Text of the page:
Across countries and disciplines, studies show male researchers receive more research funding than their female peers. Because most studies have been observational, it is unclear whether imbalances stem from evaluations of female research investigators or of their proposed research. In 2014, the Canadian Institutes of Health Research created a natural experiment by dividing investigator-initiated funding applications into two new grant programmes: one with and one without an explicit review focus on the calibre of the principal investigator.
We analysed application success among 23 918 grant applications from 7093 principal investigators in all investigator-initiated Canadian Institutes of Health Research grant programmes between 2011 and 2016. We used generalised estimating equations to account for multiple applications by the same applicant and compared differences in application success between male and female principal investigators under different review criteria.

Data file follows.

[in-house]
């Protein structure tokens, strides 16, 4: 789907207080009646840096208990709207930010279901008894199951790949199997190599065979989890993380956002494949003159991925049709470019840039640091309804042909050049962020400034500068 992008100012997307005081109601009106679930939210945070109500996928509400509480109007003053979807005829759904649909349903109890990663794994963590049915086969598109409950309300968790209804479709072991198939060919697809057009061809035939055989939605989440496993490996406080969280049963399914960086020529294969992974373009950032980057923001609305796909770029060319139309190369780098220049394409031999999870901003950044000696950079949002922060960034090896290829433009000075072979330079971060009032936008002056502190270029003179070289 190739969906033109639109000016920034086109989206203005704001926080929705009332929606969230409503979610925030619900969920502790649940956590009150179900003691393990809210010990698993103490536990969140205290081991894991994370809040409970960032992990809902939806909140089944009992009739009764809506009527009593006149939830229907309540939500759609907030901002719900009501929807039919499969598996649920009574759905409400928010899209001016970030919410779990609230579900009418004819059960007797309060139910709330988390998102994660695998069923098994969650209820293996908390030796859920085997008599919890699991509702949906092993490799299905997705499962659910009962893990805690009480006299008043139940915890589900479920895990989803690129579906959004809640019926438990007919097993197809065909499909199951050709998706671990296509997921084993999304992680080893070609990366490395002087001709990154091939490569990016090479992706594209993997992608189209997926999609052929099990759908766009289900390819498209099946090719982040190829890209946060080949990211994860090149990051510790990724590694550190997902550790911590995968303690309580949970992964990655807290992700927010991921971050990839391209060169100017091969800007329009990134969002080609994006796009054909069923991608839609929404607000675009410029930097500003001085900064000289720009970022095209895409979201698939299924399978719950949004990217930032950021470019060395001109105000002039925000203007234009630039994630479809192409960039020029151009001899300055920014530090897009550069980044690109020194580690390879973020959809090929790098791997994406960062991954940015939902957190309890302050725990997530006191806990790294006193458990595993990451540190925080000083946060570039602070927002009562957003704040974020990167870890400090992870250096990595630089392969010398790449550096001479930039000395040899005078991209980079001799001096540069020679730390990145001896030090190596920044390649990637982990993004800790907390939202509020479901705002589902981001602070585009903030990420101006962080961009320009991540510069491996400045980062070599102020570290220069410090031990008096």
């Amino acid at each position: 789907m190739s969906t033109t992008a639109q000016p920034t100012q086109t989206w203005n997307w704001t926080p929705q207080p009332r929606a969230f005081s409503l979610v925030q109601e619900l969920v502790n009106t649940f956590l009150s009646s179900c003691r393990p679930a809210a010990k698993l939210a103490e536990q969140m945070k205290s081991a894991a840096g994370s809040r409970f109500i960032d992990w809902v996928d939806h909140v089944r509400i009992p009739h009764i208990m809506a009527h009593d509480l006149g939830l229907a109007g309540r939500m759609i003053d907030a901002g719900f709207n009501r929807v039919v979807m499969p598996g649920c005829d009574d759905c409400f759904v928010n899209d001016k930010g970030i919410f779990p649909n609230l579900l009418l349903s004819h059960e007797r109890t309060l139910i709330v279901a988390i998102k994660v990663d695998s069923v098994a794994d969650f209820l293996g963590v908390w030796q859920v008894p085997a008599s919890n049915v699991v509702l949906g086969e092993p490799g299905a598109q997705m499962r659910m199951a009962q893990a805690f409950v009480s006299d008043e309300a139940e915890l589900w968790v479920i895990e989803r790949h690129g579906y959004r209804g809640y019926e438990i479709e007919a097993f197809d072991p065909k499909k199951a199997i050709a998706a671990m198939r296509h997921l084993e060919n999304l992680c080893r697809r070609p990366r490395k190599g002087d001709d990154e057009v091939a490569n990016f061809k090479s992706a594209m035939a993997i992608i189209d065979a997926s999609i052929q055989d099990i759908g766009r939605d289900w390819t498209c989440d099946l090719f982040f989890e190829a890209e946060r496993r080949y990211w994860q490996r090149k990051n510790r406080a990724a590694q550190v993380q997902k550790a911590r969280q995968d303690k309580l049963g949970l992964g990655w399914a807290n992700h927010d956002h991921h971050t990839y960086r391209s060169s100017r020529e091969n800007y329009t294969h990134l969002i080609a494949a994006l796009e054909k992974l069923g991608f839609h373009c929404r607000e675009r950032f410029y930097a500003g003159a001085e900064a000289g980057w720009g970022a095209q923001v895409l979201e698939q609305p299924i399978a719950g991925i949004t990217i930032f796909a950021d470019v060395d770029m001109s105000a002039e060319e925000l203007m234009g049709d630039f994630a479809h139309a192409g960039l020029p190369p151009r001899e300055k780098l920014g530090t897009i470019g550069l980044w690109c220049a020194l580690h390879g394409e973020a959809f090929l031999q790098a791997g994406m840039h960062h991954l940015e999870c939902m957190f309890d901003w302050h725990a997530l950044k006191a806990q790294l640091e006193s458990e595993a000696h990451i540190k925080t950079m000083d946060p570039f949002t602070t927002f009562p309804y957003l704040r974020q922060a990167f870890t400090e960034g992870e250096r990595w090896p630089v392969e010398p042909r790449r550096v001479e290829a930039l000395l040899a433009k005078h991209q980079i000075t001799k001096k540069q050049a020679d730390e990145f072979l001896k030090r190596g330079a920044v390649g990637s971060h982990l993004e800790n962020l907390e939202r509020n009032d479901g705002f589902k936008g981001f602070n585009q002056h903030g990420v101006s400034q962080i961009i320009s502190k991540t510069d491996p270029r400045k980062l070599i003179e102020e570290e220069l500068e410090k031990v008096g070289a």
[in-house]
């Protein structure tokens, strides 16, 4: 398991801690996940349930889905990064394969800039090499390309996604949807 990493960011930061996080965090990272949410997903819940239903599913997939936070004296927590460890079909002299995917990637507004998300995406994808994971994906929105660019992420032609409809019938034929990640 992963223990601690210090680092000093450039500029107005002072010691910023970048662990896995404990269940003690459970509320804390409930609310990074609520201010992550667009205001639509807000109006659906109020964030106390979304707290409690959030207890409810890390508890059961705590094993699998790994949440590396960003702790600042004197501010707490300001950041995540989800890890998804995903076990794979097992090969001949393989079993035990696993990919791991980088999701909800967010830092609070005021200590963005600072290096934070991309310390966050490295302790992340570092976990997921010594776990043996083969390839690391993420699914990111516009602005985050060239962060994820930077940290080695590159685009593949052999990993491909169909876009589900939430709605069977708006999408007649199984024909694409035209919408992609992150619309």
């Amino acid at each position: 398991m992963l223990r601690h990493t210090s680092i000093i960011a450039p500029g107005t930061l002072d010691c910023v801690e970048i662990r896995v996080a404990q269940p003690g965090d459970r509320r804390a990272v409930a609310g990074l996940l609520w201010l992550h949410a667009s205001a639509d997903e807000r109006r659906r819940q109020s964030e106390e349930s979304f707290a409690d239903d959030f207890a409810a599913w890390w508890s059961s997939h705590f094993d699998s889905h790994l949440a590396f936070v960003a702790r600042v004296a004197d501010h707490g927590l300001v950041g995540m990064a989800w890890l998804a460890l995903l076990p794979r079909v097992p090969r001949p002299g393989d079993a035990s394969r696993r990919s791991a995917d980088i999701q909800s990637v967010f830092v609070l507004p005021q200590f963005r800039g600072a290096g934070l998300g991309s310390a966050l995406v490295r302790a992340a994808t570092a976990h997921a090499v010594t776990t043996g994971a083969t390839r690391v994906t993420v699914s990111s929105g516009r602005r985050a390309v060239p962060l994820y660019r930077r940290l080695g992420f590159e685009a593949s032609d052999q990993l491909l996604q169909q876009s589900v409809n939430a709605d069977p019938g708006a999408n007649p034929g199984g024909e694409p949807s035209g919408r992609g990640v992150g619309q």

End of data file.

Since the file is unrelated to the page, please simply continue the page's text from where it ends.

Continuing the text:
Overall application success across competitions was 15·8%. After adjusting for age and research domain, the predicted probability of success in traditional programmes was 0·9 percentage points lower for female applicants than male applicants (95% CI 2·0 lower–0·2 higher; odds ratio 0·934, 95% CI 0·854–1·022). In the new programme, in which review focused on the proposed science, the gap remained 0·9 percentage points (3·2 lower–1·4 higher; 0·998, 0·794–1·229). In the new programme with an explicit review focus on the calibre of the principal investigator, the gap was 4·0 percentage points (6·7 lower–1·3 lower; 0·705, 0·519–0·960).
Gender gaps in grant funding are attributable to less favourable assessments of women as principal investigators, not of the quality of their proposed research. We discuss reasons less favourable assessments might occur and strategies to foster fair and rigorous peer review.